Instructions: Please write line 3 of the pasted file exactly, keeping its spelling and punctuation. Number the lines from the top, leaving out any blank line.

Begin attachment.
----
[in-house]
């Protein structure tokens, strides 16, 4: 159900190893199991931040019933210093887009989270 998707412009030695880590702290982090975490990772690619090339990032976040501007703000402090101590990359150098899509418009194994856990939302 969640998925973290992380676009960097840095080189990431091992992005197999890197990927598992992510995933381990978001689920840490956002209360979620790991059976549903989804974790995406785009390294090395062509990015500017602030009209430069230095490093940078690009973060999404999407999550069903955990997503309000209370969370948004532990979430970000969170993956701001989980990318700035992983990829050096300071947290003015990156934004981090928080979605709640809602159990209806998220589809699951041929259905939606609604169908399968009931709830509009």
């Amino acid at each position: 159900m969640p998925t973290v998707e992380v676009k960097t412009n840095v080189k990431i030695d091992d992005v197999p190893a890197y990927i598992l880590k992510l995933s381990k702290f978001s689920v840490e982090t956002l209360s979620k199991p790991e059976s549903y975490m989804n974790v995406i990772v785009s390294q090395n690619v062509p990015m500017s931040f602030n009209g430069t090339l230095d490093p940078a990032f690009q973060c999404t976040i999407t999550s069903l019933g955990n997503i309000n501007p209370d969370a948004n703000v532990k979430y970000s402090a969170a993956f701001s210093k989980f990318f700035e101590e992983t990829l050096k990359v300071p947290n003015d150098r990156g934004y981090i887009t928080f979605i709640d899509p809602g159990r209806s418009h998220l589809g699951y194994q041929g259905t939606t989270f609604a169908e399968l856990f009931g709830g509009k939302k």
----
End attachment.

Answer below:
């Amino acid at each position: 159900m969640p998925t973290v998707e992380v676009k960097t412009n840095v080189k990431i030695d091992d992005v197999p190893a890197y990927i598992l880590k992510l995933s381990k702290f978001s689920v840490e982090t956002l209360s979620k199991p790991e059976s549903y975490m989804n974790v995406i990772v785009s390294q090395n690619v062509p990015m500017s931040f602030n009209g430069t090339l230095d490093p940078a990032f690009q973060c999404t976040i999407t999550s069903l019933g955990n997503i309000n501007p209370d969370a948004n703000v532990k979430y970000s402090a969170a993956f701001s210093k989980f990318f700035e101590e992983t990829l050096k990359v300071p947290n003015d150098r990156g934004y981090i887009t928080f979605i709640d899509p809602g159990r209806s418009h998220l589809g699951y194994q041929g259905t939606t989270f609604a169908e399968l856990f009931g709830g509009k939302k």